Williams was not long out of the gate before making the switch to the now almost ubiquitous Z-shaped floor cutout either, with the solution also arriving at the second race of the season.

However, the aerodynamic appendages used in combination with the cutout remained largely the same, save the triple fin cluster added at the fulcrum.

The team has since replaced the three 'r' shaped vanes placed midway along the cutout and the slightly curved fin just ahead of the tyre (marked in red) with a cluster of fins right on the edge of the floor (marked in green), when it introduced its major update package at the French Grand Prix.

William FW43B floor fins

William FW43B floor fins

Another small change was made at the third race of the season, in Portugal, when the team exchanged a solution that had been on the car during 2020 for something similar to what Ferrari has been using.

The FW43B had started the season with a row of fins jutting out from the side of the diffuser but these were replaced by a row of vertical fins. Interestingly this aligns neatly with a vertical fin mounted on the rear brake duct winglet cluster, which as we know are also narrower this year by regulation.

Williams FW43B bargeboard comparison

Williams FW43B bargeboard comparison

The aforementioned upgrade package, introduced in France, saw the team make a raft of changes to its bargeboard cluster to help with the wind sensitivity issue that the drivers mentioned in the early part of the season.

The outwash fins mounted on top the multi element footplate were increased in number, not only in the stack that were already in situ (marked in green), but with a second row being introduced just behind (marked in red).

Meanwhile, drawing influence from McLaren, which has had a similar solution since last year, the team added a pair of downwash wings beneath the boomerang wing and created a framework for which the airflow can now operate within (marked in yellow).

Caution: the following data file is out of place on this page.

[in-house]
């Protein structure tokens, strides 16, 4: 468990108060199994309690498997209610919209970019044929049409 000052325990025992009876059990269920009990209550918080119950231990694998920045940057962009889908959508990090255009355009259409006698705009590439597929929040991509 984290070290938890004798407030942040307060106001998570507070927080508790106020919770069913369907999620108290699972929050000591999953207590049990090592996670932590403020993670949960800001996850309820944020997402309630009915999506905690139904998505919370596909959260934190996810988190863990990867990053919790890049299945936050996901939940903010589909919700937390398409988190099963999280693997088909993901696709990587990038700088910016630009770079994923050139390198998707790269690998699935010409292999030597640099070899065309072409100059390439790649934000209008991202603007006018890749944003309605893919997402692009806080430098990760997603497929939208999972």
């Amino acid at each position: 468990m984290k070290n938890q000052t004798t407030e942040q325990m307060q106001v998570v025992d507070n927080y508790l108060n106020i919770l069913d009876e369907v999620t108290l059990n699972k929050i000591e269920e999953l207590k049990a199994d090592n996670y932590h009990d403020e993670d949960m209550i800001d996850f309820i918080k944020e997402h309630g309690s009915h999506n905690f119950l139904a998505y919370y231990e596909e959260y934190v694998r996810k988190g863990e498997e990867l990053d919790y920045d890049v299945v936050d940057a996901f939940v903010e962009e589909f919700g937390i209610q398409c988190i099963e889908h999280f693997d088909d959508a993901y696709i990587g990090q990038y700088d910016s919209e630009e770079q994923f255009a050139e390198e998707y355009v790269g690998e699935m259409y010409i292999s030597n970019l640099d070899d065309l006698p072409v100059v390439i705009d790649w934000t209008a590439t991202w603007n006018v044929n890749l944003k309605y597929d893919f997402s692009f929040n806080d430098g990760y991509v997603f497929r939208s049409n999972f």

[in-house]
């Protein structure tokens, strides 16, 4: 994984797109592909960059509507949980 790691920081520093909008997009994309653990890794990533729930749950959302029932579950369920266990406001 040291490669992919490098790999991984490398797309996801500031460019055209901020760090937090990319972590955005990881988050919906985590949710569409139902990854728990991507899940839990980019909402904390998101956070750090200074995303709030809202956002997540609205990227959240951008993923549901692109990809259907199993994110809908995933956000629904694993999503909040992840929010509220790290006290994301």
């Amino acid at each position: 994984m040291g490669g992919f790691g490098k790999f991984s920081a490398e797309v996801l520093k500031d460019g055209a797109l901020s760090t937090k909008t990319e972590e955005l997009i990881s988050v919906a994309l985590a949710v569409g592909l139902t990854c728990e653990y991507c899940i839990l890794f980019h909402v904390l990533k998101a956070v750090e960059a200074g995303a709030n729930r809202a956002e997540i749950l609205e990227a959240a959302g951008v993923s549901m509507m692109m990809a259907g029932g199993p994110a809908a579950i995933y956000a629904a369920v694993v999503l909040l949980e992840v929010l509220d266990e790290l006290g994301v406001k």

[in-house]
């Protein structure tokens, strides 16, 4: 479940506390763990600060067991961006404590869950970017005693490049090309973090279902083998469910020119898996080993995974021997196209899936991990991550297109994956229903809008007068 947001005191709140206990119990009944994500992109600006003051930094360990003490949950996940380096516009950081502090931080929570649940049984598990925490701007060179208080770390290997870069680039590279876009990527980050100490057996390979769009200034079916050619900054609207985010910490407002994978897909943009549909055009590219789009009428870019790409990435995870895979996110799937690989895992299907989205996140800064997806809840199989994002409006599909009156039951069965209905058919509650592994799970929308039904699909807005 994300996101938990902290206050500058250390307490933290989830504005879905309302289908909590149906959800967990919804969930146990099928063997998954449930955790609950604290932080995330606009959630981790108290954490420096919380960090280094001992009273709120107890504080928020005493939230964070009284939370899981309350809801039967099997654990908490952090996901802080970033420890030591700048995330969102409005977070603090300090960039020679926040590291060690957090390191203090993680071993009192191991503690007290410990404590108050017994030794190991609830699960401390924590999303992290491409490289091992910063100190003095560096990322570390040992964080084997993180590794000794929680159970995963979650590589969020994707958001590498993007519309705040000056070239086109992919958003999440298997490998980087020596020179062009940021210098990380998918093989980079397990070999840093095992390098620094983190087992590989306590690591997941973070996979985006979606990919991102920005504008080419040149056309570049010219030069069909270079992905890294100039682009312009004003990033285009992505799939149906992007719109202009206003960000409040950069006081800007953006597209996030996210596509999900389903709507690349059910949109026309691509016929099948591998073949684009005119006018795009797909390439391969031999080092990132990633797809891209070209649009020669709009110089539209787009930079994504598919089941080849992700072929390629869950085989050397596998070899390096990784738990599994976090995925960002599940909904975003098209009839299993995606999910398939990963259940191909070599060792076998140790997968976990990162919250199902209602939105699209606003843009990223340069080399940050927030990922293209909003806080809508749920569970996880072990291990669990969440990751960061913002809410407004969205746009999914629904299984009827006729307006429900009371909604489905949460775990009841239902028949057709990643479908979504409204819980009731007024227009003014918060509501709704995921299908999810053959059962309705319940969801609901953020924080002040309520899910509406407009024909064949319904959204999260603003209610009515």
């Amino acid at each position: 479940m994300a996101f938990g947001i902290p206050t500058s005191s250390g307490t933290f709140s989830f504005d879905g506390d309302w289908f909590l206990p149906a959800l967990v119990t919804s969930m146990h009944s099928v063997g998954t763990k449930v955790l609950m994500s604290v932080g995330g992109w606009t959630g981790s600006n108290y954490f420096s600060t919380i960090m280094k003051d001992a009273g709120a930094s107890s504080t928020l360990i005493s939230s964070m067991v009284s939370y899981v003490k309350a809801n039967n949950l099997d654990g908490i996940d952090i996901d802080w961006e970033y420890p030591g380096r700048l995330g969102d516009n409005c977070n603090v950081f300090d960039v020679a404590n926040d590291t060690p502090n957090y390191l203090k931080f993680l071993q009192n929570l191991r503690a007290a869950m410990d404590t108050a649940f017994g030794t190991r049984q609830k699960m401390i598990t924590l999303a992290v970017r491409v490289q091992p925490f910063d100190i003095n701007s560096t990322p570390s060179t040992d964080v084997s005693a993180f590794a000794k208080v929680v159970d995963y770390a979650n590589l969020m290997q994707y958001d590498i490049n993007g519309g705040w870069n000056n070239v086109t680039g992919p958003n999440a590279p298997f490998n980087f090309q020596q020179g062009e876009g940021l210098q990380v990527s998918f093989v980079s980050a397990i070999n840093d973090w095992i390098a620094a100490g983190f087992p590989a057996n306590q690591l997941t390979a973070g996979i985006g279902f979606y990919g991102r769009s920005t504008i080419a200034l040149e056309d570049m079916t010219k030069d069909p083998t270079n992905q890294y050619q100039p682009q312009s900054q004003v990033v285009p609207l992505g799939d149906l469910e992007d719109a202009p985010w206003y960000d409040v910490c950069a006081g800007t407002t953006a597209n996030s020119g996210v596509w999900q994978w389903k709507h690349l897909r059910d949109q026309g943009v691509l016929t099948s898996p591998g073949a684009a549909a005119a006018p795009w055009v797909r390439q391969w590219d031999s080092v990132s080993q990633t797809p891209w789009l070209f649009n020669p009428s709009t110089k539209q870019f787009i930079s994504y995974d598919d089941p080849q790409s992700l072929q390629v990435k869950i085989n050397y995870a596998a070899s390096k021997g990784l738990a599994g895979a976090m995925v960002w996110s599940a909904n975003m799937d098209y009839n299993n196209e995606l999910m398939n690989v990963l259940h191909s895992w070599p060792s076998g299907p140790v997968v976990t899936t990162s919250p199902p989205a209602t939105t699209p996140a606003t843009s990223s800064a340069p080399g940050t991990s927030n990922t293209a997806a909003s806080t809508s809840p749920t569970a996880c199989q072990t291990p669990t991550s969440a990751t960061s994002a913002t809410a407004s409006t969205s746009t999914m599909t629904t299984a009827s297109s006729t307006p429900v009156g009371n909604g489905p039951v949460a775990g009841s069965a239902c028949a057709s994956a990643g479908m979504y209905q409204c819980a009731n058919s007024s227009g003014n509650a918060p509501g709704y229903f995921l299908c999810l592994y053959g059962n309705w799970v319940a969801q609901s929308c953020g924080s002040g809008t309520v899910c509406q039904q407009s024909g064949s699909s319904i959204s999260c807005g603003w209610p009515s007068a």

The top of the main vertical element has also been adjusted (marked in blue) with the team following what has become a little bit of a trend, with the surface broken up into smaller feather-like sections.

William FW43B diffuser comparison

William FW43B diffuser comparison

The update package also featured a revised diffuser layout too, as the height of the outermost strake was reduced.

This is a decision we've seen several teams take this season, suggesting that the new regulations have altered the course of the airflow sufficiently in that region for the teams to make adjustments.

Williams FW43B comparison

Williams FW43B comparison

Williams' different approach to the use of its resources meant that the team also had a Monza specific set-up for the first time in a number of years too.

Ordinarily it would fit its car with a wing seen at other high-speed circuits and simply suffer the aerodynamic penalty of doing so.

However, this year it had a much lower downforce rear wing at its disposal, whilst also taking a half crescent shaped section out of the front wing's upper flap to help balance downforce front-to-rear.

2022 and beyond

2022 will provide many interesting subplots up and down the grid given the scope of regulation change that F1 will go through.

But, with the introduction of the cost cap and sliding scale for resources also a major factor, it will be fascinating to see if the likes of Williams will be drawn closer to the battle ahead.